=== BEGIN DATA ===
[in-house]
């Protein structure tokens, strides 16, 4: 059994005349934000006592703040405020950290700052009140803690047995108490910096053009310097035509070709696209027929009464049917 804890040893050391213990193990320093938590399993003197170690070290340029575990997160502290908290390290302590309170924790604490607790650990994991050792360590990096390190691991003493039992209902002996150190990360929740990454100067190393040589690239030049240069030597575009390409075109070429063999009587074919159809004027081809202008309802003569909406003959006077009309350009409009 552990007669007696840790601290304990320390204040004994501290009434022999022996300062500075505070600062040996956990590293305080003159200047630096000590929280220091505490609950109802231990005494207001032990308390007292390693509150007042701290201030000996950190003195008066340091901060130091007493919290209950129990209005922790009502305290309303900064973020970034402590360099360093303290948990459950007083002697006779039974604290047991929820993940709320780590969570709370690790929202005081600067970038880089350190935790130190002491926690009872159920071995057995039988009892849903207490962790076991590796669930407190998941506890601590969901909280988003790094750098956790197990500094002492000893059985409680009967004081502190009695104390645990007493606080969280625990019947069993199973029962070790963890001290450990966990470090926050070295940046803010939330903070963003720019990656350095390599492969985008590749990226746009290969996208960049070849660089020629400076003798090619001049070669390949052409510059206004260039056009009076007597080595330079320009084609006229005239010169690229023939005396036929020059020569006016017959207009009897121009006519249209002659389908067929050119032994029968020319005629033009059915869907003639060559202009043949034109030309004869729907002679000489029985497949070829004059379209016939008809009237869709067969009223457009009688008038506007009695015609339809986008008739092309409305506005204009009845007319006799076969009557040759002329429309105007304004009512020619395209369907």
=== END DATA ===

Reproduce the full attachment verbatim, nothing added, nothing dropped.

[in-house]
């Protein structure tokens, strides 16, 4: 059994005349934000006592703040405020950290700052009140803690047995108490910096053009310097035509070709696209027929009464049917 804890040893050391213990193990320093938590399993003197170690070290340029575990997160502290908290390290302590309170924790604490607790650990994991050792360590990096390190691991003493039992209902002996150190990360929740990454100067190393040589690239030049240069030597575009390409075109070429063999009587074919159809004027081809202008309802003569909406003959006077009309350009409009 552990007669007696840790601290304990320390204040004994501290009434022999022996300062500075505070600062040996956990590293305080003159200047630096000590929280220091505490609950109802231990005494207001032990308390007292390693509150007042701290201030000996950190003195008066340091901060130091007493919290209950129990209005922790009502305290309303900064973020970034402590360099360093303290948990459950007083002697006779039974604290047991929820993940709320780590969570709370690790929202005081600067970038880089350190935790130190002491926690009872159920071995057995039988009892849903207490962790076991590796669930407190998941506890601590969901909280988003790094750098956790197990500094002492000893059985409680009967004081502190009695104390645990007493606080969280625990019947069993199973029962070790963890001290450990966990470090926050070295940046803010939330903070963003720019990656350095390599492969985008590749990226746009290969996208960049070849660089020629400076003798090619001049070669390949052409510059206004260039056009009076007597080595330079320009084609006229005239010169690229023939005396036929020059020569006016017959207009009897121009006519249209002659389908067929050119032994029968020319005629033009059915869907003639060559202009043949034109030309004869729907002679000489029985497949070829004059379209016939008809009237869709067969009223457009009688008038506007009695015609339809986008008739092309409305506005204009009845007319006799076969009557040759002329429309105007304004009512020619395209369907």